San Pedro de Atacama: The Most Magical Place on Earth

Traveling to San Pedro de Atacama was one of the most surprising, astonishing and magical trips I’ve ever made. Before arriving to Chile, I had never really heard a lot of this place. Actually, 2 years before, when I visited Chile with my family for the first time nobody even mentioned it as a main touristic spot. People always told us about places like Valparaiso, Viña del Mar, Puerto Mont, Puerto Varas and the Chilean Patagonia but never about the northern part of this country. It was until I started planning my exchange that me and my friends started doing a little more thorough research with people who had spend a little more time in Chile or who had actually lived there that we started to hear of this place more frequently.

It was because of this reason that we left this trip to be the last one; we didn’t really consider it as a “must”. A group of other international girls had actually visited Atacama first and told us all sorts of amazing things about it. That it was beautiful and the most amazing place they had ever been, still, with all this comments and reviews I was still skeptical of how incredible it actually could be. Naively, I considered I had been to and seen a lot of remarkable places, and looking at some of their pictures I didn’t really think it was that special after all… boy was I wrong.

Me and my other 2 Mexican girlfriends started to plan our trip without really knowing much of the place. We booked the plane to Calama and we knew it was a little way from there to Atacama. We started talking to couchsurfing people and we actually contacted one guy who lived sort of in the outskirts of Atacama, but we thought it wouldn’t be that bad to walk for around 15-20 minutes to get there everyday if that meant we could save some money; again, we didn’t know how wrong we were.

We got there in the late afternoon, and for the first time it was just us girls traveling (we usually traveled with 2 other boys) but we were confident and weren’t really worried we were going to stay with some guy we had contacted on the web. When we got to Atacama, after taking a 2-hour bus from Calama, this actually really nice guy went to pick us up with his bike and we walked back to his home from the tiny bus station. It was around 20 – 30 minutes of walking, in an almost complete darkness because Atacama is a really, really small town; there aren’t any type of buildings or big houses or lots of people or really anything there, so the start of our trip wasn’t really surprising or exciting. The only thing we could really appreciate were the stars in the sky. Because there are almost no city lights or any lights for that matter, the sky is absolutely amazing. I had heard that one of the main space observatories, the ALMA, was placed in Atacama, and I could definitely see why.

Long story short, the guy we had contacted lived in a 2 room concrete square, in the middle of a practically deserted town. One room had his bed, a computer and what seemed to our paranoid minds as a portable mini drug lab and the other room, “our” room, a set of drums and a carton like bitten mattress, which was our accommodation for the night. Without getting into much detail we obviously tried to be as friendly as we could with this young man who had offered to share his tiny living quarters with us. We also pretended we were absolutely cool with him inviting some friends over to what we though would be a gathering to get either drunk or high but politely excused ourselves as being very tired and proceeded to lock ourselves in the tiny concrete room in complete silence; each one of us not wanting to say a single word about our fears of being surrounded by unknown, probably drunk, guys. We were completely sleepless, scared, and ready to attack anyone who even tried to enter our room. Of course nothing bad happened, but after managing to get 2, probably 3 hours of sleep we literally escaped running the next morning at around 6 am, leaving a note saying that we decided to start our tours early, which also gave us enough time to afterwards make up an excuse that wouldn’t sound too mean to explain why we never got back… So yeah our start in Atacama wasn’t really an ideal one.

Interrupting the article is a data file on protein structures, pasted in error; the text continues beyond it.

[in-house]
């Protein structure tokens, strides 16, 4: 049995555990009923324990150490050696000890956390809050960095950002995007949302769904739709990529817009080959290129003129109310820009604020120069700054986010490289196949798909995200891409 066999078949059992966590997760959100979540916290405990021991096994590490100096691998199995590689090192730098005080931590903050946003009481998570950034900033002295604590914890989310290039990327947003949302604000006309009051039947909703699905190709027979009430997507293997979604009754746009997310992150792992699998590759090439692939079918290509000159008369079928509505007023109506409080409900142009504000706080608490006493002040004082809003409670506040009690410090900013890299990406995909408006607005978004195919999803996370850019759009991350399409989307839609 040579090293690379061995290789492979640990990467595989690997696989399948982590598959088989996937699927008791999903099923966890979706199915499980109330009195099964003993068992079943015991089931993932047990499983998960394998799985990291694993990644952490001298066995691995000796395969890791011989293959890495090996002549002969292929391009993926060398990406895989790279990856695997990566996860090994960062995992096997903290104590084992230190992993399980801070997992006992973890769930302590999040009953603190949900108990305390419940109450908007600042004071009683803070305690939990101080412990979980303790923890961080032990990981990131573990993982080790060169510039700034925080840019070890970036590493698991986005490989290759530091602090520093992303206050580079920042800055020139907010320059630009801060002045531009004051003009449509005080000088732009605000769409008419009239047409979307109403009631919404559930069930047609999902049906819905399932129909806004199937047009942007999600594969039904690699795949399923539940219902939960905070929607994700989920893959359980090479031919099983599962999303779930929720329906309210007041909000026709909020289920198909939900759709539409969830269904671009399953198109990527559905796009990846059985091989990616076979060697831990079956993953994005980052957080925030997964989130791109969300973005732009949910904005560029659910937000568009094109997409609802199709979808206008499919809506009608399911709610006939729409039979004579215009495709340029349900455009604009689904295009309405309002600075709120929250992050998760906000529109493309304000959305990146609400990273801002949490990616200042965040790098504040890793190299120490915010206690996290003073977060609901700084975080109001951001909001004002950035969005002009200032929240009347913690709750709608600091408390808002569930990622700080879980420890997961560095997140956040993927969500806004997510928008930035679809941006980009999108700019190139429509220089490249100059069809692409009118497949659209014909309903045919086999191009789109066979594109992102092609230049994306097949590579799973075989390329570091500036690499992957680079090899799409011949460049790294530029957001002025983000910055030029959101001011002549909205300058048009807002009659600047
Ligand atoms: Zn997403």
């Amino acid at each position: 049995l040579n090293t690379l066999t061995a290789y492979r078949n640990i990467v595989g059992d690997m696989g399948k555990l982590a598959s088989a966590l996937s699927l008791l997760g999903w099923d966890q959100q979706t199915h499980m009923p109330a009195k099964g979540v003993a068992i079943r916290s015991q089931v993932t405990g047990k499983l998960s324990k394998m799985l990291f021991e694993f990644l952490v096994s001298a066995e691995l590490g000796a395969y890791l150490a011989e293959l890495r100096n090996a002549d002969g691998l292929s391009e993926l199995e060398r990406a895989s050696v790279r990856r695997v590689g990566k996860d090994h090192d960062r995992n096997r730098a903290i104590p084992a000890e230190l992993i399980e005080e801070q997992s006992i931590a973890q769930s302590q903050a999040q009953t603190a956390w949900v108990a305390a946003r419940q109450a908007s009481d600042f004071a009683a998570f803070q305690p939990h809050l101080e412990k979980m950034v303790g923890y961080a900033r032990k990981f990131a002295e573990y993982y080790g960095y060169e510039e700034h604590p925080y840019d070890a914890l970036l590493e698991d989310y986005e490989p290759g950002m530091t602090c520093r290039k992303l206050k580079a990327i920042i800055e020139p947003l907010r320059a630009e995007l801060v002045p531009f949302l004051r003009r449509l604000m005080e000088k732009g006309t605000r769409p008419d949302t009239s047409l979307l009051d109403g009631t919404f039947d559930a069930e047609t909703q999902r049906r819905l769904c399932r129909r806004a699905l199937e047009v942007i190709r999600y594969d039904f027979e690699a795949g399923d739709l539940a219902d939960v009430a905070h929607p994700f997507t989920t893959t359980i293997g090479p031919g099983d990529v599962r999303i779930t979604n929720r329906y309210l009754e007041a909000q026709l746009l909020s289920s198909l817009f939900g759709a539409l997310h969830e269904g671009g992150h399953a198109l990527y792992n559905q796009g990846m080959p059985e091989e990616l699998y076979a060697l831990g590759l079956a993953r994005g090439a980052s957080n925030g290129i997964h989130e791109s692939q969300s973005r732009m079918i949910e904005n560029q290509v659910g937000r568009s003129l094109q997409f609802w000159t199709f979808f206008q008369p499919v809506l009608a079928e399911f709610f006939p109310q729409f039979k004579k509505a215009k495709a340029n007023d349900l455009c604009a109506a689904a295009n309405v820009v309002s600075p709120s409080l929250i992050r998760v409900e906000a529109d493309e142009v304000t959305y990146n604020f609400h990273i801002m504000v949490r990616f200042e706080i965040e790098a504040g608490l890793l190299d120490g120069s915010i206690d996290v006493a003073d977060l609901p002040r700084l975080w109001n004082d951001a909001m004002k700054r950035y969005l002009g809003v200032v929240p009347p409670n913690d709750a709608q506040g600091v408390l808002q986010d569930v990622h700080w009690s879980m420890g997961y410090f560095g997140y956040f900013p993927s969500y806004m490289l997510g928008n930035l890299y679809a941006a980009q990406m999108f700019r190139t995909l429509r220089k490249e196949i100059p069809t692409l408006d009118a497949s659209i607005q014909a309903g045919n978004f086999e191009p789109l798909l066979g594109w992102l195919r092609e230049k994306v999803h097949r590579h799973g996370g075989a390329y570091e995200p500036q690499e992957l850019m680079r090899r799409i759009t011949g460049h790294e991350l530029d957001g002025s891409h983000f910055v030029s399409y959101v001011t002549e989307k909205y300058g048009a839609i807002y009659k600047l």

That morning, after waking up at 6am we probably arrived to the center of town, or its main 3 blocks, at around 7am. We walked around for a little while until we found a hostel that seemed good enough and was still cheap. When the lady in the entrance told us we could actually access our room since that early hour we went in running. We paid around 15 dollars per night, which seemed like a great deal after the terrible experience we had just had. We decided to rest for a while, and then walk around town asking and comparing prices of the different tours we could take.

Basically all the touristic offices offer the same excursions, and they have either an early morning or a mid afternoon schedule. We realized it was too late to take a morning tour, since they all departed very early, but we could still take an afternoon tour to the Laguna Cejar, in which we were told to bring our bathing suits, even if it was winter there, because the main attraction was arriving to a lagoon that was so salty you floated, like in the dead sea.